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11 Best Help Desk Metrics to Measure and Track in 2024
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Deliver faster support right from Gmail

11 Best Help Desk Metrics to Measure and Track in 2024

Apr 12, 2024
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11 min read
    |    
Hiver HQ
Aryan

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A help desk is made up of various moving parts, and each cog needs to function properly to provide quality customer support. 

But how do you know if your agents are sufficiently trained? Or if the support software you use is suitable for your agents? Or if your customers are actually satisfied by your service? 

This is where help desk metrics come in. 

These metrics give you clarity on your help desk’s performance, allowing you to spot where you’re going wrong and maximize the things you’re doing right. 

In this article, we’ll look at the science behind help desk metrics and how they distinguish a well-oiled help desk from one that’s confused and lost.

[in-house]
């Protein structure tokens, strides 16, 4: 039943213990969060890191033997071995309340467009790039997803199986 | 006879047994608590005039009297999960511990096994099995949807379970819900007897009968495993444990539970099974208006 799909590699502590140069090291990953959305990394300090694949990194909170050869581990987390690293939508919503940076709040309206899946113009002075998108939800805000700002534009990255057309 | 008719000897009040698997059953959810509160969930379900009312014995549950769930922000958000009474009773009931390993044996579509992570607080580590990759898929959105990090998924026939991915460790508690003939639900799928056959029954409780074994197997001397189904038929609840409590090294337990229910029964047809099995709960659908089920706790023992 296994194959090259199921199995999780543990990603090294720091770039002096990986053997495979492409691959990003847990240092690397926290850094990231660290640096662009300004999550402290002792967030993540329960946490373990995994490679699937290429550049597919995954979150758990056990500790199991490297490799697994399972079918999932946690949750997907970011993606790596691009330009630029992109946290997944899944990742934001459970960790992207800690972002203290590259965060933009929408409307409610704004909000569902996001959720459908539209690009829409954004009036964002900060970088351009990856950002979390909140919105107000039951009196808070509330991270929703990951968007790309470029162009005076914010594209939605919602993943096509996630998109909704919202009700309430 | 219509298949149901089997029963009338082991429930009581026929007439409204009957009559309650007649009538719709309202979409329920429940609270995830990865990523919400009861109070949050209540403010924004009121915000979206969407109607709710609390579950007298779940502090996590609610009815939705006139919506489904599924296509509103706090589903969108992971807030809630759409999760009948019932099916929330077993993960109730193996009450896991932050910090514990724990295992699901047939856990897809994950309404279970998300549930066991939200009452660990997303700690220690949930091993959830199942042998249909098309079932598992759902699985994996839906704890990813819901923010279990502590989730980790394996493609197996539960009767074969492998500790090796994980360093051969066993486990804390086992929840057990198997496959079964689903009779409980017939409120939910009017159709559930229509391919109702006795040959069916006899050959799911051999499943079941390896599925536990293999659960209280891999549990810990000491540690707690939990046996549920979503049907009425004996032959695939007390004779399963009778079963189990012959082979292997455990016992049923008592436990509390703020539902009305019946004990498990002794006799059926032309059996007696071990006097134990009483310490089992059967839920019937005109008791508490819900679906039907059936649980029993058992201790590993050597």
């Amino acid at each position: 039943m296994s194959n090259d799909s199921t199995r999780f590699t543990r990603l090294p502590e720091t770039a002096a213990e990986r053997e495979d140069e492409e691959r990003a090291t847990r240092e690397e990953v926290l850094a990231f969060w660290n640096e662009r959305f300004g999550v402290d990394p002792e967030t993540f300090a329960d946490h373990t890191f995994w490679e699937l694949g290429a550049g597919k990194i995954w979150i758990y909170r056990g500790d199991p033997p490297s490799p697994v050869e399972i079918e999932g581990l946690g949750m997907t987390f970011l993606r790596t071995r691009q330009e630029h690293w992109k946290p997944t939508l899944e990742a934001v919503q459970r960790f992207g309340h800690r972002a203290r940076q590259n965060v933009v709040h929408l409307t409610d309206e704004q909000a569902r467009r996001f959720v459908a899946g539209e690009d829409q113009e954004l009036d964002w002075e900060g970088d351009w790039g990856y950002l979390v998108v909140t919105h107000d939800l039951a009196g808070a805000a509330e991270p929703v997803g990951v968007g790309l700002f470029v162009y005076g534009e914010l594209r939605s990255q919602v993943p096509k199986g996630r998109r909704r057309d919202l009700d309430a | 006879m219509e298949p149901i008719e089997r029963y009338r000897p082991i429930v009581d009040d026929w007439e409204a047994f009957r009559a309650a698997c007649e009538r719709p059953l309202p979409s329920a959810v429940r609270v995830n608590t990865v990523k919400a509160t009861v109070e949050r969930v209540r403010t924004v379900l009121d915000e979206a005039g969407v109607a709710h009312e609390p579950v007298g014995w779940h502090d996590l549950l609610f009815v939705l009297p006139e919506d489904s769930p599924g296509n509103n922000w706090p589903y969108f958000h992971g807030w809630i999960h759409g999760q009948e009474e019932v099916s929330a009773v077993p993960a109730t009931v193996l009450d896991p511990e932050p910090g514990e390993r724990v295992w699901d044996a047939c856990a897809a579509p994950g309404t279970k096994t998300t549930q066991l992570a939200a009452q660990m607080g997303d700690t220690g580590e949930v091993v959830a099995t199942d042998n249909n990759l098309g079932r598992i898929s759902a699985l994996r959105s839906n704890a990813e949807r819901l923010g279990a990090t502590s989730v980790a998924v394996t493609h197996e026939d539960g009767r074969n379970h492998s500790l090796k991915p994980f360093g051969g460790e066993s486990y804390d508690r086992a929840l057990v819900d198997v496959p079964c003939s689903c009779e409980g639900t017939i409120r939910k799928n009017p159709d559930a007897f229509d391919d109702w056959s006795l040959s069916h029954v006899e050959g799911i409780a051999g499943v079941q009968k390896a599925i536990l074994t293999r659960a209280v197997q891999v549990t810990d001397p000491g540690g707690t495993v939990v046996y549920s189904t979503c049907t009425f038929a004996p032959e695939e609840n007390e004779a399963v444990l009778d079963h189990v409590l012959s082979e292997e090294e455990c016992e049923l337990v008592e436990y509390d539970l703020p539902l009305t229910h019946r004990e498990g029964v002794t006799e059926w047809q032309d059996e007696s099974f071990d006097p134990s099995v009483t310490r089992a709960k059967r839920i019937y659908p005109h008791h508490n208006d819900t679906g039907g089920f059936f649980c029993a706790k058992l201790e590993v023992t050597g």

Track customer support quality with real-time analyticsSee how Hiver works

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What are Help Desk Metrics?

Help desk metrics can be defined as the numbers you measure and track to evaluate the effectiveness of your customer support team. These metrics provide answers to questions like “Are my customers happy with the level of service we’re providing?” or “What are some areas we can work on to improve our productivity?”. 

For example, your team’s First Response Time (FRT) tells you how quickly your agents respond to your customers. A high response time indicates problems such as agents not being clear about what they’re working on or not being able to manage their workload effectively.  

A good practice is to only keep an eye on metrics that are meaningful to your business and align with your specific goals. Trying to track too many irrelevant metrics just because others are doing it will only lead to confusion.